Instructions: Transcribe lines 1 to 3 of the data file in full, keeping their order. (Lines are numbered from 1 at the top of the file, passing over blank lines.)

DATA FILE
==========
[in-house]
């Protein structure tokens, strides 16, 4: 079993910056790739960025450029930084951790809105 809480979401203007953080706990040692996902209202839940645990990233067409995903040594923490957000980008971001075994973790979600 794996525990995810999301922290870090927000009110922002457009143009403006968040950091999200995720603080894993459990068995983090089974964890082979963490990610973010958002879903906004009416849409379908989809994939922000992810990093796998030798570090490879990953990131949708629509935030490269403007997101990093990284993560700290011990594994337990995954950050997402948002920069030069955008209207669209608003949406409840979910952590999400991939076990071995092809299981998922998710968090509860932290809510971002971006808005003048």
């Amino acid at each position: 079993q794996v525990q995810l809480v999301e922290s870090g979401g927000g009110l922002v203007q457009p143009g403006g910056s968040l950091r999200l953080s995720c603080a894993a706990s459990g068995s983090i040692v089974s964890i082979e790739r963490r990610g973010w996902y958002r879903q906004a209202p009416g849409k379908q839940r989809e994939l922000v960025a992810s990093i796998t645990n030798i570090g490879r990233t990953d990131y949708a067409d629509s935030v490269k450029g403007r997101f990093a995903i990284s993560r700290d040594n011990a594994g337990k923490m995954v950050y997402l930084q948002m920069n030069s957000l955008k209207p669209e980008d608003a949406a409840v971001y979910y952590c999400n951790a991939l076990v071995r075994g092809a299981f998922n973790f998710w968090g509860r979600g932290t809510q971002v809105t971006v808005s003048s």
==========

[in-house]
């Protein structure tokens, strides 16, 4: 079993910056790739960025450029930084951790809105 809480979401203007953080706990040692996902209202839940645990990233067409995903040594923490957000980008971001075994973790979600 794996525990995810999301922290870090927000009110922002457009143009403006968040950091999200995720603080894993459990068995983090089974964890082979963490990610973010958002879903906004009416849409379908989809994939922000992810990093796998030798570090490879990953990131949708629509935030490269403007997101990093990284993560700290011990594994337990995954950050997402948002920069030069955008209207669209608003949406409840979910952590999400991939076990071995092809299981998922998710968090509860932290809510971002971006808005003048």
């Amino acid at each position: 079993q794996v525990q995810l809480v999301e922290s870090g979401g927000g009110l922002v203007q457009p143009g403006g910056s968040l950091r999200l953080s995720c603080a894993a706990s459990g068995s983090i040692v089974s964890i082979e790739r963490r990610g973010w996902y958002r879903q906004a209202p009416g849409k379908q839940r989809e994939l922000v960025a992810s990093i796998t645990n030798i570090g490879r990233t990953d990131y949708a067409d629509s935030v490269k450029g403007r997101f990093a995903i990284s993560r700290d040594n011990a594994g337990k923490m995954v950050y997402l930084q948002m920069n030069s957000l955008k209207p669209e980008d608003a949406a409840v971001y979910y952590c999400n951790a991939l076990v071995r075994g092809a299981f998922n973790f998710w968090g509860r979600g932290t809510q971002v809105t971006v808005s003048s």